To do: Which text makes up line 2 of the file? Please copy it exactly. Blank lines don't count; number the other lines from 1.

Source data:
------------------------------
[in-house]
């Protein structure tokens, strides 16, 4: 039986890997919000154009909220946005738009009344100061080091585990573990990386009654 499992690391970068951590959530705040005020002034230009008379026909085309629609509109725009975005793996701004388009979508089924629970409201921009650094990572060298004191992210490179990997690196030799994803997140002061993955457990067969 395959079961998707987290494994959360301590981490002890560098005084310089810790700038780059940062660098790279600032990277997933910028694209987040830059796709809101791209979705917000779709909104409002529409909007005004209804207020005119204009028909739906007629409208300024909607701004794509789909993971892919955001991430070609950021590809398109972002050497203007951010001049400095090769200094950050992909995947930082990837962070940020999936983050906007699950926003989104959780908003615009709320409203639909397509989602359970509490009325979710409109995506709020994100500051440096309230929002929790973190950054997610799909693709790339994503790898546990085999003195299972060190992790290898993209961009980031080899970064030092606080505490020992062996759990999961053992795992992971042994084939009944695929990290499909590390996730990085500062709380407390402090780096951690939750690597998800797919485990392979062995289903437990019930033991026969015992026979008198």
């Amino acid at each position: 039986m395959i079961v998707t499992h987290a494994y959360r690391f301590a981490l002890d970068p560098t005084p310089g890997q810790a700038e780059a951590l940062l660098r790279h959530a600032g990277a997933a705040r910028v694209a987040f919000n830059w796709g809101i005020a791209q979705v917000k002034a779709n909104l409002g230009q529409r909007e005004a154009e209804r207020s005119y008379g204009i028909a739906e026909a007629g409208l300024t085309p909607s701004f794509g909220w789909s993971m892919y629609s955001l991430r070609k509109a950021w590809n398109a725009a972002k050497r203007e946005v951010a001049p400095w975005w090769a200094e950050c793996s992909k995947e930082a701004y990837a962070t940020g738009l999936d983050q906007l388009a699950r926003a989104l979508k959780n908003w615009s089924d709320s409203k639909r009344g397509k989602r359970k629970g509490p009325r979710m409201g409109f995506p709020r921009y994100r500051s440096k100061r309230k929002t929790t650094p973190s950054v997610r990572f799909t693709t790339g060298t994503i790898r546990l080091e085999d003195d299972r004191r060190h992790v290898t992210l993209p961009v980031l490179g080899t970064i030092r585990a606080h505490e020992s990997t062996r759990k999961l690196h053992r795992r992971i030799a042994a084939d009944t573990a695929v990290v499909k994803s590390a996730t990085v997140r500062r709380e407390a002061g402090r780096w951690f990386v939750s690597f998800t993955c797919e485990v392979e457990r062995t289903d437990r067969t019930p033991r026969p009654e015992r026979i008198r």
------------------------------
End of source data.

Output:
């Protein structure tokens, strides 16, 4: 039986890997919000154009909220946005738009009344100061080091585990573990990386009654 499992690391970068951590959530705040005020002034230009008379026909085309629609509109725009975005793996701004388009979508089924629970409201921009650094990572060298004191992210490179990997690196030799994803997140002061993955457990067969 395959079961998707987290494994959360301590981490002890560098005084310089810790700038780059940062660098790279600032990277997933910028694209987040830059796709809101791209979705917000779709909104409002529409909007005004209804207020005119204009028909739906007629409208300024909607701004794509789909993971892919955001991430070609950021590809398109972002050497203007951010001049400095090769200094950050992909995947930082990837962070940020999936983050906007699950926003989104959780908003615009709320409203639909397509989602359970509490009325979710409109995506709020994100500051440096309230929002929790973190950054997610799909693709790339994503790898546990085999003195299972060190992790290898993209961009980031080899970064030092606080505490020992062996759990999961053992795992992971042994084939009944695929990290499909590390996730990085500062709380407390402090780096951690939750690597998800797919485990392979062995289903437990019930033991026969015992026979008198």